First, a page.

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Make smart financial moves as a single parent

If you’re a single parent who works outside the home, it might be a minor miracle that you’ve found the time to read this column, let alone devise a financial plan of attack for yourself and your children. Here are some tips to help your keep your costs down. By Laura T. Coffey.

If you’re a single parent who works outside the home, it might be a minor miracle that you’ve found the time to read this column, let alone devise a financial plan of attack for yourself and your children.

As busy as you are, though, it’s important to do just that. In fact, your kids need you to do this for their benefit, even though they may not like it very much at first.

Here are 10 ideas and reminders that fall into both big-picture and small-picture categories.

1. Monitor your current spending. Chances are the bulk of your money is going toward housing, child care, health insurance, food, clothing and gasoline — but how much is going toward each category, and are there ways to simplify and cut back before all the money vanishes each month? To find out, scrutinize your spending over a period of two to three months.

2. Be up front with your children. Have an honest discussion with them about the family’s financial picture — especially if you’re a suddenly single parent. They have the capacity to understand their changed circumstances and help the whole family curb spending once you arm them with the truth.

3. Save on child care. First, look to family members for help. Next, if you can alternate your work schedule with someone you trust, you can share child-care duties and save thousands of dollars annually. You also can shop around for care by getting referrals from your county government, the nonprofit initiative Child Care Aware (, 1-800-424-2246), your child’s school, your church, friends, co-workers and neighbors.

4. Pursue tax breaks. You likely qualify for the child-care tax credit as a working parent. Depending on your income, the credit allows you to deduct a percentage of up to $3,000 in day-care bills for one child or $6,000 for two or more children. You can read more about the tax credit here (

5. Shop wisely for work clothes. Opt for a professional style that isn’t too trendy, and buy interchangeable items in basic colors such as black, tan, gray and blue. You can often find nice suits and other work clothes at thrift stores for pennies on the dollar. When possible, look for wash-and-wear items that don’t have to be dry-cleaned.

6. Make a list and check it twice. Save time, money and gasoline by grocery shopping and running errands on the same day at locations near one another. By jotting down a list, you’ll stay organized and focused on what you really need.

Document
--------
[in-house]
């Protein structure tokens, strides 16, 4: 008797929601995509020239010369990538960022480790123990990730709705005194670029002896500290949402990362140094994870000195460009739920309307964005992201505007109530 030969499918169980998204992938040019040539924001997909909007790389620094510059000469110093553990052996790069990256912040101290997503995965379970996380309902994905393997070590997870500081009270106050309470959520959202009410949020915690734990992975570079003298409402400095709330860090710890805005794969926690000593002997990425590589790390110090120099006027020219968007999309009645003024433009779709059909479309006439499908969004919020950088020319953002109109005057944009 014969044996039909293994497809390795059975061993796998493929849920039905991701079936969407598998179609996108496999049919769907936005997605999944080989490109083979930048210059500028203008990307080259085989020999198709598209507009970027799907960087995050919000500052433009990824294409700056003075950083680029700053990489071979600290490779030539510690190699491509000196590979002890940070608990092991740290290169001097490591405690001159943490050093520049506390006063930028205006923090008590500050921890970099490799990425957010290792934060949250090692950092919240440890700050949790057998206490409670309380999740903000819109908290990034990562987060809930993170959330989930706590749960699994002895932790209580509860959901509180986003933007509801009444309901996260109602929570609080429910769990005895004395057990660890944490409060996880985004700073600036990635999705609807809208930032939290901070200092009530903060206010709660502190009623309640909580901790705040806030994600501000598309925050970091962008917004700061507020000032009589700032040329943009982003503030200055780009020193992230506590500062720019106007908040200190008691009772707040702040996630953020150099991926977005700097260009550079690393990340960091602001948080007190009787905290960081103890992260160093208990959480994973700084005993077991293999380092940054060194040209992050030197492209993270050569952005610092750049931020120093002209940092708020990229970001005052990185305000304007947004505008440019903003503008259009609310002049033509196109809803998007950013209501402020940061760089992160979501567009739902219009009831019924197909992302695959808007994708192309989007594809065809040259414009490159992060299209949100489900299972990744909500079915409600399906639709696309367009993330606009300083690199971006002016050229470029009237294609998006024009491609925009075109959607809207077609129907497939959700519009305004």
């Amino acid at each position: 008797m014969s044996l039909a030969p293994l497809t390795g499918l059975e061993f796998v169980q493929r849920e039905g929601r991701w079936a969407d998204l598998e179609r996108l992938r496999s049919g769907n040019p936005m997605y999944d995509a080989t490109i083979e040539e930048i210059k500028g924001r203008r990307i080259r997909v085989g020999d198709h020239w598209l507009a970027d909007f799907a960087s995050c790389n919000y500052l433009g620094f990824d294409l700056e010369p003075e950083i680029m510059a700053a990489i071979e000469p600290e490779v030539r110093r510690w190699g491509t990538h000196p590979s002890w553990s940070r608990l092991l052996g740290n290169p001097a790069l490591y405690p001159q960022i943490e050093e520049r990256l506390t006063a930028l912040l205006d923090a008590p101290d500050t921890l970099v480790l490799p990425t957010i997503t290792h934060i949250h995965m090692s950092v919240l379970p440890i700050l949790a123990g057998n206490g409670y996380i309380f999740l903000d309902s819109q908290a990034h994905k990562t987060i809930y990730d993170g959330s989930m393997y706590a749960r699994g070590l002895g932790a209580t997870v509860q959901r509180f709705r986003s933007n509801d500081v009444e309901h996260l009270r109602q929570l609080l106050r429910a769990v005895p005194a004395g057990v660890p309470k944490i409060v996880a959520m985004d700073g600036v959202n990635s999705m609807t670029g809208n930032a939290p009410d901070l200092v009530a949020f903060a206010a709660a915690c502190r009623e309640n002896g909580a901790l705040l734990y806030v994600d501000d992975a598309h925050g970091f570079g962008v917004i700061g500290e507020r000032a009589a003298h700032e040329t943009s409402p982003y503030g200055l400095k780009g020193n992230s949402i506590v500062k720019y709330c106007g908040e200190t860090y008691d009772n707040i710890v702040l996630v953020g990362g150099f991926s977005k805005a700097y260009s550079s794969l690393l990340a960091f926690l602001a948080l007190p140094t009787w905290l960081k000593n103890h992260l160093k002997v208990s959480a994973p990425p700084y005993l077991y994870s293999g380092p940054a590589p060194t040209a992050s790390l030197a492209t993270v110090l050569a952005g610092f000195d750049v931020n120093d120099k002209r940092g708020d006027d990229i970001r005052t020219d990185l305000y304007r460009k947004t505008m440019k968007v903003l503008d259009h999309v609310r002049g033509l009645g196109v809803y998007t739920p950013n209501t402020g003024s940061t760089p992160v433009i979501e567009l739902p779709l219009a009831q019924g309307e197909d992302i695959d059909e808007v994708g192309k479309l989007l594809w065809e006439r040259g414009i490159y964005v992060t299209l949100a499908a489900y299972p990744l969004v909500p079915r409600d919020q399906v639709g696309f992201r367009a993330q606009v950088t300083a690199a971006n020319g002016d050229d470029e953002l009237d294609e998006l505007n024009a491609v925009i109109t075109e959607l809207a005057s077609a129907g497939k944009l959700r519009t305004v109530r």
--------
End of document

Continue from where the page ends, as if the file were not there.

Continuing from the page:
7. Visit libraries instead of book and video stores. A trip to the library can be much more fun than a trek through Barnes & Noble or Blockbuster — especially if you time your visit during a nifty activity for your kids — and everything in the entire place is free.

8. Save for college and retirement. Even if you can only set aside a very small amount of money for these two major investments, do it anyway on a regular basis. It will add up, and compound interest will prove to be your friend over time. Have money deposited directly from your paycheck into a state-sponsored Section 529 college savings plan in your name and into a 401(k) — especially if your employer provides a matching contribution. (Side note on this: If you’re surviving on a very limited income, place more emphasis on retirement savings and an emergency fund than on college savings. That’s because your child likely will qualify for financial aid based on your family’s income level.)

9. Make sure you have adequate insurance coverage. Especially if your family doesn’t have a backup breadwinner, be sure you have enough disability and life insurance to cover your income in case you become disabled or die before your children reach adulthood. Life insurance has been dropping in price lately, and by shopping around you may be able to secure $1 million in coverage for as little as $500 a year, or slightly more than $40 a month. To figure out where to look, read my past “10 Tips” column on life insurance .

10. Set up an estate plan. Your estate plan and will should name a guardian for your minor children and spell out how you want your money distributed to them.

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